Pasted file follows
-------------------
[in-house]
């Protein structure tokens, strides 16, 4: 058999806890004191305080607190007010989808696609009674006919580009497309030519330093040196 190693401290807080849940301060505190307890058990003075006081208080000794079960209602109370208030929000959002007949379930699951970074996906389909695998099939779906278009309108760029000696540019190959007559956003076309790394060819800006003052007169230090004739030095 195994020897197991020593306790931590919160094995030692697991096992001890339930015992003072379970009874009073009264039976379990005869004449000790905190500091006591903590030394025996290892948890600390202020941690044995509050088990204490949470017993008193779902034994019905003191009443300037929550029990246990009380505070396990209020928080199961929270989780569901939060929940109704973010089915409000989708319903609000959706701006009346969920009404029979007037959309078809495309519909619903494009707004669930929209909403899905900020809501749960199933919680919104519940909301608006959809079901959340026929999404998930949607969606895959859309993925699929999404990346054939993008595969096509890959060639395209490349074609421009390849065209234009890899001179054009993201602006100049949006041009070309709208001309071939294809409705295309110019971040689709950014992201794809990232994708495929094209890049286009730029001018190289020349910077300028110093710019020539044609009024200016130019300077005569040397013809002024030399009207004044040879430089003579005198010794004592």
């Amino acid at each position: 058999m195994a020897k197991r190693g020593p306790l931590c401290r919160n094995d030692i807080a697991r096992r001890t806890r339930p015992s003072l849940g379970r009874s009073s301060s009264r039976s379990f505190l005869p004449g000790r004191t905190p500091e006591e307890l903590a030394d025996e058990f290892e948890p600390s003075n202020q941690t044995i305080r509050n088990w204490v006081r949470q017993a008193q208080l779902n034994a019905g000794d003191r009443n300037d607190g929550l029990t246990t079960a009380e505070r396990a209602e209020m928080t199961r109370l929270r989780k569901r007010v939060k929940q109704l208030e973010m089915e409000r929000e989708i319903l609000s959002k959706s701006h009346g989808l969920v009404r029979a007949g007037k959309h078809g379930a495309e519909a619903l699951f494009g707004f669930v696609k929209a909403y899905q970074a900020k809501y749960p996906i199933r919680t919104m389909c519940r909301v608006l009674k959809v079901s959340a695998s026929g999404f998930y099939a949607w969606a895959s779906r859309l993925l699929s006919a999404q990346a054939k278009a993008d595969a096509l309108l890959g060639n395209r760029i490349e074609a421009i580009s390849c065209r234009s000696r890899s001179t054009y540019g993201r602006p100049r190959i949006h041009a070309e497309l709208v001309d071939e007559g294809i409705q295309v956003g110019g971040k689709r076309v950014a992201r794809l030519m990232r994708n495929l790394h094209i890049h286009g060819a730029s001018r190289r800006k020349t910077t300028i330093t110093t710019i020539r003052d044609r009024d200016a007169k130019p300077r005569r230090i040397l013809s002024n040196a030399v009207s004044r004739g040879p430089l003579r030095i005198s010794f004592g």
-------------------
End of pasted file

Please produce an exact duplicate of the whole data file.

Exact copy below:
[in-house]
């Protein structure tokens, strides 16, 4: 058999806890004191305080607190007010989808696609009674006919580009497309030519330093040196 190693401290807080849940301060505190307890058990003075006081208080000794079960209602109370208030929000959002007949379930699951970074996906389909695998099939779906278009309108760029000696540019190959007559956003076309790394060819800006003052007169230090004739030095 195994020897197991020593306790931590919160094995030692697991096992001890339930015992003072379970009874009073009264039976379990005869004449000790905190500091006591903590030394025996290892948890600390202020941690044995509050088990204490949470017993008193779902034994019905003191009443300037929550029990246990009380505070396990209020928080199961929270989780569901939060929940109704973010089915409000989708319903609000959706701006009346969920009404029979007037959309078809495309519909619903494009707004669930929209909403899905900020809501749960199933919680919104519940909301608006959809079901959340026929999404998930949607969606895959859309993925699929999404990346054939993008595969096509890959060639395209490349074609421009390849065209234009890899001179054009993201602006100049949006041009070309709208001309071939294809409705295309110019971040689709950014992201794809990232994708495929094209890049286009730029001018190289020349910077300028110093710019020539044609009024200016130019300077005569040397013809002024030399009207004044040879430089003579005198010794004592």
């Amino acid at each position: 058999m195994a020897k197991r190693g020593p306790l931590c401290r919160n094995d030692i807080a697991r096992r001890t806890r339930p015992s003072l849940g379970r009874s009073s301060s009264r039976s379990f505190l005869p004449g000790r004191t905190p500091e006591e307890l903590a030394d025996e058990f290892e948890p600390s003075n202020q941690t044995i305080r509050n088990w204490v006081r949470q017993a008193q208080l779902n034994a019905g000794d003191r009443n300037d607190g929550l029990t246990t079960a009380e505070r396990a209602e209020m928080t199961r109370l929270r989780k569901r007010v939060k929940q109704l208030e973010m089915e409000r929000e989708i319903l609000s959002k959706s701006h009346g989808l969920v009404r029979a007949g007037k959309h078809g379930a495309e519909a619903l699951f494009g707004f669930v696609k929209a909403y899905q970074a900020k809501y749960p996906i199933r919680t919104m389909c519940r909301v608006l009674k959809v079901s959340a695998s026929g999404f998930y099939a949607w969606a895959s779906r859309l993925l699929s006919a999404q990346a054939k278009a993008d595969a096509l309108l890959g060639n395209r760029i490349e074609a421009i580009s390849c065209r234009s000696r890899s001179t054009y540019g993201r602006p100049r190959i949006h041009a070309e497309l709208v001309d071939e007559g294809i409705q295309v956003g110019g971040k689709r076309v950014a992201r794809l030519m990232r994708n495929l790394h094209i890049h286009g060819a730029s001018r190289r800006k020349t910077t300028i330093t110093t710019i020539r003052d044609r009024d200016a007169k130019p300077r005569r230090i040397l013809s002024n040196a030399v009207s004044r004739g040879p430089l003579r030095i005198s010794f004592g």